Prior to the entry of the district court's decision, Jones sold its cable infrastructure that is involved here. It is clear from the record that Jones no longer has the ability or the desire to operate a cable system within the City. We agree with the district court that Jones' claim for injunctive or declaratory relief is therefore moot.
Jones' claim for unconstitutional taking of property without just compensation is unripe; we therefore vacate the portion of the district court's judgment addressing the merits of that claim. We remand the taking claim to the district court with instructions to dismiss it as unripe.
Section 555a(a) precludes Jones' other claims for damages, and his claims for injunctive and declaratory relief are moot. With regard to these matters, we affirm the judgment of the district court.
The City is entitled to its costs.
AFFIRMED IN PART; VACATED AND REMANDED IN PART, with instruction.
1. The state superior court decision was reversed in an unpublished decision in 1993, and the matter was remanded for trial.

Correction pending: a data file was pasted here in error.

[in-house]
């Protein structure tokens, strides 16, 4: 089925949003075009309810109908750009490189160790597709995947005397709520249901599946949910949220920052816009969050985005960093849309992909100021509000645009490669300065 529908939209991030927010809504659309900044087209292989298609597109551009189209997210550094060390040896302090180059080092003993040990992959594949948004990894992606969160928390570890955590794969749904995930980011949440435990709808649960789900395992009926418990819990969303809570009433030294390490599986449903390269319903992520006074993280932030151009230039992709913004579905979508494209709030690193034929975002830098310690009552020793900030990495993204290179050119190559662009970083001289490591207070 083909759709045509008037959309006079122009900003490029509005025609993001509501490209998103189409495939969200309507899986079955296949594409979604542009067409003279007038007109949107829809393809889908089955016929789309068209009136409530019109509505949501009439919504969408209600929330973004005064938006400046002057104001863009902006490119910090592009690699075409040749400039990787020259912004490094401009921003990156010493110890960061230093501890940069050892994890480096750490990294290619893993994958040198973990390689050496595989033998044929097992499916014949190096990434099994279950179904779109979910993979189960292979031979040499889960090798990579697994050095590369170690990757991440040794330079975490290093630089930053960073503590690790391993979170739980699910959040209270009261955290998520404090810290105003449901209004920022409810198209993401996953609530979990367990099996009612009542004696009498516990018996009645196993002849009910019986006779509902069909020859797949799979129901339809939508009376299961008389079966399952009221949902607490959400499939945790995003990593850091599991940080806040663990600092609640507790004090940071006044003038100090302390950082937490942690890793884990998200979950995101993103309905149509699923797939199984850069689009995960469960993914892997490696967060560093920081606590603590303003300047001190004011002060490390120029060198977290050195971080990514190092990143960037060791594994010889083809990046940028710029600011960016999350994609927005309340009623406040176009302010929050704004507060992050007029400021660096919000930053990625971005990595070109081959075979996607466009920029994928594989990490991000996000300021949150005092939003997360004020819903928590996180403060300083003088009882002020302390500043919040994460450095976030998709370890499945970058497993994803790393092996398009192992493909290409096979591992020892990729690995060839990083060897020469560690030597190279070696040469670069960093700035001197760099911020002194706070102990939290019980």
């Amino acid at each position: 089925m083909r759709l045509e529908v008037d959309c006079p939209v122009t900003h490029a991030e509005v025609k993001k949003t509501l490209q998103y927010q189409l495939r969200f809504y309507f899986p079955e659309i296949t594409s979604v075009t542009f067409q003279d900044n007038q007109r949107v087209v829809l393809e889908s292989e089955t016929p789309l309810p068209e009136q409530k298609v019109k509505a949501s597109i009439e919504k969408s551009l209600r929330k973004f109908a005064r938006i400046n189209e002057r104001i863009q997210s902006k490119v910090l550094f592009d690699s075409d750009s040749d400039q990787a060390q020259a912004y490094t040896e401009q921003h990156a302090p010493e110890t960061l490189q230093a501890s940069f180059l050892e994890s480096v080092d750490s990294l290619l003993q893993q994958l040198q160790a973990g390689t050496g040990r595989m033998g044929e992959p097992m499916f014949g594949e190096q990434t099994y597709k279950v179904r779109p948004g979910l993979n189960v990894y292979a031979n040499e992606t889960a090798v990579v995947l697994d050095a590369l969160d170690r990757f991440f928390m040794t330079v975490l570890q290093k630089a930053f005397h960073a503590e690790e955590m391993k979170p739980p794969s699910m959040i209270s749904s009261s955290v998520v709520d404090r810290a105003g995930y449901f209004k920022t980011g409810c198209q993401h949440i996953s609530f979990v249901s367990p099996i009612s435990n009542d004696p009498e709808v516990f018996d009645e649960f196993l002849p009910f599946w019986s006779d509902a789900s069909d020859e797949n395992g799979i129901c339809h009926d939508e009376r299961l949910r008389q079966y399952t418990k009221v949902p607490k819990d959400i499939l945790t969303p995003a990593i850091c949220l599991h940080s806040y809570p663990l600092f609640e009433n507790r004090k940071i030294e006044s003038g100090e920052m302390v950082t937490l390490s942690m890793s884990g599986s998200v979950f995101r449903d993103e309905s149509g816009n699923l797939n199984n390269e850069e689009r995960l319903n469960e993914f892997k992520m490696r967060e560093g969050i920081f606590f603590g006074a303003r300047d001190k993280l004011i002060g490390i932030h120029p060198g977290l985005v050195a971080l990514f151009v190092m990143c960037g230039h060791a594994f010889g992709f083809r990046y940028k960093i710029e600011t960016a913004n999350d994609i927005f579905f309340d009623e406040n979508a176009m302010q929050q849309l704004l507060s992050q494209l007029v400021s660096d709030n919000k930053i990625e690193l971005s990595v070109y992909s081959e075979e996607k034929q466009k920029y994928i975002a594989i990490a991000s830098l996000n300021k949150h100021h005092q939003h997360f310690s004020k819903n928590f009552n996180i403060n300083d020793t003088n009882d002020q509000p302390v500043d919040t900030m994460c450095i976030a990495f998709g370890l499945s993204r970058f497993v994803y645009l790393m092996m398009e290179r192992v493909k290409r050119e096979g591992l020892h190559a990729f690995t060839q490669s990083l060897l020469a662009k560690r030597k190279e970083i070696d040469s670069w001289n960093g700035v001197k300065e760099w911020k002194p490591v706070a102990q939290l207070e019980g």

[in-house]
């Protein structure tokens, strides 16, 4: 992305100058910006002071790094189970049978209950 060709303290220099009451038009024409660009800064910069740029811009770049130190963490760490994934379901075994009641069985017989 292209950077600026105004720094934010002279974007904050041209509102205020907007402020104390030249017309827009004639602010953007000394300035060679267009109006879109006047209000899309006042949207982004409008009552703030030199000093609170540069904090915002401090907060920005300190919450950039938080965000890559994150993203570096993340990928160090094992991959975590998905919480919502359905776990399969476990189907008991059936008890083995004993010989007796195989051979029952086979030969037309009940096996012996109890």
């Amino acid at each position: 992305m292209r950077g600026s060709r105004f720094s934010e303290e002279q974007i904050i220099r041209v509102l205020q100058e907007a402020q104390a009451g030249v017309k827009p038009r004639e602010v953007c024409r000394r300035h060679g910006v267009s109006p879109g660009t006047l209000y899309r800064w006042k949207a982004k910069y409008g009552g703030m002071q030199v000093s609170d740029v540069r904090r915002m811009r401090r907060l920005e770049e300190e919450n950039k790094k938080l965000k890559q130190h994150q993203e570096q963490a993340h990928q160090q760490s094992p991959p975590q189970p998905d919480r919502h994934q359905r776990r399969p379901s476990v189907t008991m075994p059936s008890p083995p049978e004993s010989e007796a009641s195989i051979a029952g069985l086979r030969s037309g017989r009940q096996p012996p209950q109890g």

2. We review de novo a district court's grant of summary judgment. Jesinger v. Nevada Federal Credit Union, 24 F.3d 1127, 1130 (9th Cir.1994)
3. We find no merit in Jones' contention that the term “regulation of cable services” is unconstitutionally vague. Persons of common intelligence are not forced to guess at the phrase's meaning. See Broadrick v. Oklahoma, 413 U.S. 601, 607, 93 S.Ct. 2908, 2913, 37 L.Ed.2d 830 (1973).
4. Jones integrates its First Amendment argument into its Equal Protection argument, but we find it useful to address the two issues separately.